A new mental health clinician has been appointed to help deliver services to the Central West
as part of a $2.9 million State Government mental health drought and disaster support package.

Central West Hospital and Health Service Chief Executive Michel Lok said Jamie Small had
been appointed as the new Regional Adversity Integrated Care Clinician for the region.

He will take up his position from 6 June.

Mr Lok said the position would be based at Longreach but would service the whole of the
Central West.

He said Mr Small’s role would be to ensure mental health services throughout the Central West,
both government and non-government, were working together closely and effectively.

“The aim will be to develop networks, resources and events that build community
connectedness and resilience in the face of adversity such as drought, natural disasters and
other crises,’’ he said.

Mr Lok said Mr Small also would help train and support other health workers who were likely to
come into contact with people who were at risk of suicide or who were experiencing mental
health issues.

Mr Small, who is a psychologist, currently works with Central West Health’s Adult Community
Mental Health Team.

Prior to that, he was with the Central Queensland Hospital and Health Service mental health
team and before that with the Capricornia Correctional Centre.

Mr Small said his role would involve close contact with individuals and organisations throughout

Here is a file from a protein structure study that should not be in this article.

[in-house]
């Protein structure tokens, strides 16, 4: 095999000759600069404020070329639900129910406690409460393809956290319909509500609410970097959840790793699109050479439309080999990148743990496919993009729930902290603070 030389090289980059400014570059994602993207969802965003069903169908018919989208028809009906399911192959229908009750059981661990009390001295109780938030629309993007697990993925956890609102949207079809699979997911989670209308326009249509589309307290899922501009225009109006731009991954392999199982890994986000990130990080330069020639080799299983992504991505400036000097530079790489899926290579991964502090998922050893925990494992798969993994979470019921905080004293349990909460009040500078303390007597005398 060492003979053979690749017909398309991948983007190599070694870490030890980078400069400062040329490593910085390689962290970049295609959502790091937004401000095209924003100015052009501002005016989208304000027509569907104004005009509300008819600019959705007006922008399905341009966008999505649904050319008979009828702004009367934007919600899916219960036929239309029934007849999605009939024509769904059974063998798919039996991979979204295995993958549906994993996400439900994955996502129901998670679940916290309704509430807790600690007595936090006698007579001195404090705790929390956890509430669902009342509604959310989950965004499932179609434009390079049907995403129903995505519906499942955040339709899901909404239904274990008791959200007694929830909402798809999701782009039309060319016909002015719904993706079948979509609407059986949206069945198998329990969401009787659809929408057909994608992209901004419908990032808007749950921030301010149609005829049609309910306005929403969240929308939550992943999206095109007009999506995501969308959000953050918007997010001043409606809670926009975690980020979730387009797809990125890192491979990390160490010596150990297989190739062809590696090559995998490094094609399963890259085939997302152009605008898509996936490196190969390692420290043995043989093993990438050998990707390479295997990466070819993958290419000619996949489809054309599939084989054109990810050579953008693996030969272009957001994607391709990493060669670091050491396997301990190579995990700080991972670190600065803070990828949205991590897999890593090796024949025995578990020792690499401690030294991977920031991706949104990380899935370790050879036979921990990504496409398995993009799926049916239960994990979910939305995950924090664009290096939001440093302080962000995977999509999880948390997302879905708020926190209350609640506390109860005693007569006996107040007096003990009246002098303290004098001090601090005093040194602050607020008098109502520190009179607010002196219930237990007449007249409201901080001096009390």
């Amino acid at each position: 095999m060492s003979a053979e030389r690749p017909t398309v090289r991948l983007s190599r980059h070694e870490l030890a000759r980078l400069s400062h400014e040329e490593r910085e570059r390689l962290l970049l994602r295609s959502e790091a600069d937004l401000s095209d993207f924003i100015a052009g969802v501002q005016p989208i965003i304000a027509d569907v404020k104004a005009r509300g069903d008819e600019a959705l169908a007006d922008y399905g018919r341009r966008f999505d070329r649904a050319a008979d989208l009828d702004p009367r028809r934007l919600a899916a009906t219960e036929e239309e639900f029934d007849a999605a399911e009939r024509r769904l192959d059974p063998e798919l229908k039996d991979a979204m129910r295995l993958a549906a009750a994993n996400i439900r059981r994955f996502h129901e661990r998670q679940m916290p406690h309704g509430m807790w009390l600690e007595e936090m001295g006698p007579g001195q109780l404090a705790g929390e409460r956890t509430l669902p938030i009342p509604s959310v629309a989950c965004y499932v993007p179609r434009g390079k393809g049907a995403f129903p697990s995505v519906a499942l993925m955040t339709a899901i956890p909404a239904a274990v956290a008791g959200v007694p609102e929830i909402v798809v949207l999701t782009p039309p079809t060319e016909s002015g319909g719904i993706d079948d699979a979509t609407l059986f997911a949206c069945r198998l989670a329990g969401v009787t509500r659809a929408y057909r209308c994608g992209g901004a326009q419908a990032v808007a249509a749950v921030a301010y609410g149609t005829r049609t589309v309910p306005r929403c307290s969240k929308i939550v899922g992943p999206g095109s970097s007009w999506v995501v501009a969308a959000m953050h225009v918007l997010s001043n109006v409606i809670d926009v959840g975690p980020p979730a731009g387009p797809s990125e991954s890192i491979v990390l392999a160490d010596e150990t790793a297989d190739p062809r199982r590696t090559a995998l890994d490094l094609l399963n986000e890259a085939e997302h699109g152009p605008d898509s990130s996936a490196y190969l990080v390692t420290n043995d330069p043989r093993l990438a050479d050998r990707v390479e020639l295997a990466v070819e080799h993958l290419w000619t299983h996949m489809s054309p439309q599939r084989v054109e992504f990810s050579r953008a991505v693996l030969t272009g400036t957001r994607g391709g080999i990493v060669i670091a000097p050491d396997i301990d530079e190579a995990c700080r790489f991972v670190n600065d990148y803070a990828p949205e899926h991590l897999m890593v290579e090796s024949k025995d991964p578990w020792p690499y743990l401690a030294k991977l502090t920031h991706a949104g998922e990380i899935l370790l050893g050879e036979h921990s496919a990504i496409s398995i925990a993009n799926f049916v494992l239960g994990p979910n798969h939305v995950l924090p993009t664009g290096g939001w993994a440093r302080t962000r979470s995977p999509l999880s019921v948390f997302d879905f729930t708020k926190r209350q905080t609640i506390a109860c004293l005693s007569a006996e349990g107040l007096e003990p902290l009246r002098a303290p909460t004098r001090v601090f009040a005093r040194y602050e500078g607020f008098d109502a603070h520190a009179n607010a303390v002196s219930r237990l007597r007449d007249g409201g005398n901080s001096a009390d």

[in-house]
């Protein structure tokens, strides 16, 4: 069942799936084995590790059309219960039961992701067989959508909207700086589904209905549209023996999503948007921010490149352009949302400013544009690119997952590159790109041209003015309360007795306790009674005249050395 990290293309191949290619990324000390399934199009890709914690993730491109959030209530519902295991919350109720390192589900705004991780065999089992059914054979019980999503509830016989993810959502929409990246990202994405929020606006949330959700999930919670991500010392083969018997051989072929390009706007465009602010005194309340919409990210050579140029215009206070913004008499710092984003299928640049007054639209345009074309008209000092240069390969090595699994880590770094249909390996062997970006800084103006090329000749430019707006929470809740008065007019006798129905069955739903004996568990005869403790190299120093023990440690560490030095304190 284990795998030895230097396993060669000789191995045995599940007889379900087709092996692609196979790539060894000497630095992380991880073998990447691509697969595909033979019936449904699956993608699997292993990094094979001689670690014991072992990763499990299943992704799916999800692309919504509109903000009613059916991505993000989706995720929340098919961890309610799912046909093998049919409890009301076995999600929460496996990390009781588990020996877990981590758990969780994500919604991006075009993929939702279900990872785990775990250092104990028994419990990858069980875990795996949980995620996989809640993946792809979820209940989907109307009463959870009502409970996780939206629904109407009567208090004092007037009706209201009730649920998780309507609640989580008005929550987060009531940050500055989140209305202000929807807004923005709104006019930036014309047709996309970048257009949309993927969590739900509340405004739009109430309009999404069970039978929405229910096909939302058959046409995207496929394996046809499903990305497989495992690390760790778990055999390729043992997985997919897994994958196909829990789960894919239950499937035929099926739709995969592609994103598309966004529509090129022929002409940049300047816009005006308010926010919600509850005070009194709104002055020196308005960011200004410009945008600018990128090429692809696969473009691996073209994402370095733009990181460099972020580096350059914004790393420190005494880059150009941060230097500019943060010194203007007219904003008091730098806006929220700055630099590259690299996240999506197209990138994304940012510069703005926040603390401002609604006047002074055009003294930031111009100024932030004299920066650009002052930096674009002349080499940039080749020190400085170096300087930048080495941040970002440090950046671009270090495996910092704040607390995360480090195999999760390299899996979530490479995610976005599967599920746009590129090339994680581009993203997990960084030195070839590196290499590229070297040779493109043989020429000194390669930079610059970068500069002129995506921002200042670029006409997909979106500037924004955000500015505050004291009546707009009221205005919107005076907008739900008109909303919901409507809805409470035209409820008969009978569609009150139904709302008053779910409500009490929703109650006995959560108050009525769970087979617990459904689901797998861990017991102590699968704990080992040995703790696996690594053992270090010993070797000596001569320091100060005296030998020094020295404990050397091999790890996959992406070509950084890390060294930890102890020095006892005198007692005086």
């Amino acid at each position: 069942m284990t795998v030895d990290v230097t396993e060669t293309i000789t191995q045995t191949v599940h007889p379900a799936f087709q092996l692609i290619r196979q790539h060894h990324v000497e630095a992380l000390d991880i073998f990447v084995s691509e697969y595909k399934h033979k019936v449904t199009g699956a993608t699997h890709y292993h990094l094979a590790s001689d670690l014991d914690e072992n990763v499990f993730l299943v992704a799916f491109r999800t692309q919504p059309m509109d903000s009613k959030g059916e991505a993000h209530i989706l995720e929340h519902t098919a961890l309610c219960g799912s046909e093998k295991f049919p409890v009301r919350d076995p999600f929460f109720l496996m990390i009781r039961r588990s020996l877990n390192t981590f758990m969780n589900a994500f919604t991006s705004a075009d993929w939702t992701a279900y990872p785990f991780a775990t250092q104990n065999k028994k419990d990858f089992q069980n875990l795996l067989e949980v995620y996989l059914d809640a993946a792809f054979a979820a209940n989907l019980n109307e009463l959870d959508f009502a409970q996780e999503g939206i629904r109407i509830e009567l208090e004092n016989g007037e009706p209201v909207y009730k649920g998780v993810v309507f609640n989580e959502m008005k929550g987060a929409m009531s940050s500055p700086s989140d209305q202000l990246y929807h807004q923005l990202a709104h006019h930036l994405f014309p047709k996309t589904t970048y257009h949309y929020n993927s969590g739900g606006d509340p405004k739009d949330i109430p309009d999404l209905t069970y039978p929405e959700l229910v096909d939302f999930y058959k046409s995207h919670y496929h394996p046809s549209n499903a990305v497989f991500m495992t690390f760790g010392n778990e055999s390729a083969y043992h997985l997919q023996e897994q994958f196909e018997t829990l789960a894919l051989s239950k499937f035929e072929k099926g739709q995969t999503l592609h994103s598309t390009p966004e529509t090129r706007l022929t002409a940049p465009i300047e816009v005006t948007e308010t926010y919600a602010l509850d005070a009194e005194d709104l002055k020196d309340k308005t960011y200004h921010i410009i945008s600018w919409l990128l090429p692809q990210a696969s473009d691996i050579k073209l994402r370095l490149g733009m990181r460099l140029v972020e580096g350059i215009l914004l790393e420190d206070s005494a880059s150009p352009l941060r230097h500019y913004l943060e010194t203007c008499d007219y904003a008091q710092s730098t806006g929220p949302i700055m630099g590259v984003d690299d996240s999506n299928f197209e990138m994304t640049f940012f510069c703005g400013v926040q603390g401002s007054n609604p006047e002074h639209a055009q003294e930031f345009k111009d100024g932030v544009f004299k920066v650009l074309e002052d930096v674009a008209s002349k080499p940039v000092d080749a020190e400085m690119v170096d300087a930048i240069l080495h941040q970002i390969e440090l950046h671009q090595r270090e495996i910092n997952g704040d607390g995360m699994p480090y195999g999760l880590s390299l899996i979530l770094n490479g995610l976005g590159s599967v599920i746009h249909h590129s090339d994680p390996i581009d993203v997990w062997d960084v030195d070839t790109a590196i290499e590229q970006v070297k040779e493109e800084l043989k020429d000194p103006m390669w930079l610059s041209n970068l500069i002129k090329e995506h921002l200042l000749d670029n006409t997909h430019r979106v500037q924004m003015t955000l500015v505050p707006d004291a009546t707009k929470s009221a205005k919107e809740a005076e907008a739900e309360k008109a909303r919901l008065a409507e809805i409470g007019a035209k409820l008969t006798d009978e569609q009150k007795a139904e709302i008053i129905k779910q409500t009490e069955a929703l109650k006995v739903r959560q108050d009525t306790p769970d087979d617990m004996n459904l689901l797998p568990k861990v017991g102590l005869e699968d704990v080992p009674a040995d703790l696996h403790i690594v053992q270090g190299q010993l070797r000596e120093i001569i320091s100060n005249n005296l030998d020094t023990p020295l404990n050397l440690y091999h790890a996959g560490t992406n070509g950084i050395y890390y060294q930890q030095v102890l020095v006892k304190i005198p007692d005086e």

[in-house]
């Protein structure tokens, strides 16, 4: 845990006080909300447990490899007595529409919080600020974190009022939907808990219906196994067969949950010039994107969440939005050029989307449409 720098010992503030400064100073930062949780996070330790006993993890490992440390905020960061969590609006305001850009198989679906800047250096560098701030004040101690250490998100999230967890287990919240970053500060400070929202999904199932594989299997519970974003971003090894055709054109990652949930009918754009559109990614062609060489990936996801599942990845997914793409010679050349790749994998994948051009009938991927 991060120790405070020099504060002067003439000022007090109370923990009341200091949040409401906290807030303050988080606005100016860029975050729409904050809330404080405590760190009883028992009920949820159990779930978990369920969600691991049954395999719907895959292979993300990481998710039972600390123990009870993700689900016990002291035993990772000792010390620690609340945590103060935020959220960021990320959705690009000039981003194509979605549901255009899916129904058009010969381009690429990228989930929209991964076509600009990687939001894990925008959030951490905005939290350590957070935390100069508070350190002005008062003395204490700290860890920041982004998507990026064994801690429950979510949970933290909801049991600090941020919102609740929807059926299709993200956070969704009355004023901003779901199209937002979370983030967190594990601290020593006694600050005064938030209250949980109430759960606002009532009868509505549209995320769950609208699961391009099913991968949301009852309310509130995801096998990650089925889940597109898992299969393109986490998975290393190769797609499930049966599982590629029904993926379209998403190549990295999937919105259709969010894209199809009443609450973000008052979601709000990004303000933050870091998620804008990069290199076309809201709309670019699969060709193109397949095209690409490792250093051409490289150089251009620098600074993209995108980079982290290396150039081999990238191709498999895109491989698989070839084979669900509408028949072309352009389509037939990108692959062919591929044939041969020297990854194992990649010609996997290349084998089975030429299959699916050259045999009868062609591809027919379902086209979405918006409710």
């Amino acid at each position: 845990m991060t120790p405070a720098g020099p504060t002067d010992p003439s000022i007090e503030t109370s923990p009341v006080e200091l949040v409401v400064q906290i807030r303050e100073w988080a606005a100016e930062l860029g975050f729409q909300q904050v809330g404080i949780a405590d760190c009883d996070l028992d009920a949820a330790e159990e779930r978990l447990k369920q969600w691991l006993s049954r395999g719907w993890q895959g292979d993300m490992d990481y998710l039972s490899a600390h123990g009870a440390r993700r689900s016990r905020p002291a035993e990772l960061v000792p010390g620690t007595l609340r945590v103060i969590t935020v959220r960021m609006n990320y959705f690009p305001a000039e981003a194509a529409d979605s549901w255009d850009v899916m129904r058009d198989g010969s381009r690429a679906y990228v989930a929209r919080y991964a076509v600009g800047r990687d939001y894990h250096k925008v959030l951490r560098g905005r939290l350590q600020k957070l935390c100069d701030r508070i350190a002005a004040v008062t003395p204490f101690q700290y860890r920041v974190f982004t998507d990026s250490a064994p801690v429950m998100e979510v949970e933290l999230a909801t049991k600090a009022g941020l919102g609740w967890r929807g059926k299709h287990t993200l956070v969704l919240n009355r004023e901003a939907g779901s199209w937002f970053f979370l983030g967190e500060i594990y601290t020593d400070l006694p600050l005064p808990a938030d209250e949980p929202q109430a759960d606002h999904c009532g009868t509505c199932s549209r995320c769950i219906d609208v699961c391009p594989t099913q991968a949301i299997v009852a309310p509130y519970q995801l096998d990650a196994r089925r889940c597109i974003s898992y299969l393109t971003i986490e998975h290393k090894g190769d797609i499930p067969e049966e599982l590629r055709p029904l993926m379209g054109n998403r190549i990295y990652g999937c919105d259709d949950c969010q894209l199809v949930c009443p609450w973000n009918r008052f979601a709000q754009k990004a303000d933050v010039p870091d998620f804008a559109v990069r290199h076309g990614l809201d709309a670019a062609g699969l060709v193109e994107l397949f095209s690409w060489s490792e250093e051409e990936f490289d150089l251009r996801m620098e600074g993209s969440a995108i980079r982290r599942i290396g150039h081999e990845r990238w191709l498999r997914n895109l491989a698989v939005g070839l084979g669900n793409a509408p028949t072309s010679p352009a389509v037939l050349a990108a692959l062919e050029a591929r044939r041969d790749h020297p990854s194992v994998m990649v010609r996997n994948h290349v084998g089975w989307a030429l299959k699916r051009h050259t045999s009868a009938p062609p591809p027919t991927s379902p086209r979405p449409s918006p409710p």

the Central West.

“People living in country areas often are reluctant to seek help, particularly with mental health
issues,’’ he said.

“We want to overcome that stigma, that reluctance to seek help.

“We also want to educate people that it’s OK to ask a person about the state of their mental
health and just as important to listen to other people’s concerns and to seek help.’’

Suicide prevention also will be a major focus.

“When times are tough, as they currently are in the bush, depression and anxiety rates often
increase,’’ Mr Small said.

“Suicide rates are also far higher in rural areas and we need to address this issue and not back
away from it.

“My role is going to be very mobile around the region and I’ll be holding a lot of kitchen table
discussions and working to identify individuals who might be at risk.

“We want to get the message across very strongly that there are people that you can talk to.

“Another major focus will be to improve coordination and collaboration between all the key
agencies in our region that are involved in mental health so that no one falls through any gaps
in our combined services.

“In particular, we will be working with the Royal Flying Doctor Service’s mental health team and
also the Central West Wellness Group to build these links.

“I am looking forward to getting out and about and meeting people.’’

The $2.9 funding for the clinicians was announced by Health and Ambulance Services Minister
Cameron Dick in November last year as part of the State Government’s $3.5 million Tackling
Adversity in Regional Drought and Disaster Communities through Integrating Health
Services scheme.

The scheme allowed for senior clinicians to be placed in nine rural and regional health services
– Central West, Central Queensland, Wide Bay, Darling Downs, South West, Cairns and
Hinterland, Townsville, Mackay and North West.

ENDS

For further information contact:
James Guthrie
Principal Media Officer, Rural and Remote Qld
Media and Communication
Department of Health
(07) 3836 0961
Jim.Guthrie@health.qld.gov.au

Download the original media statement: CWHHS-mental-health-clinician-160506.pdf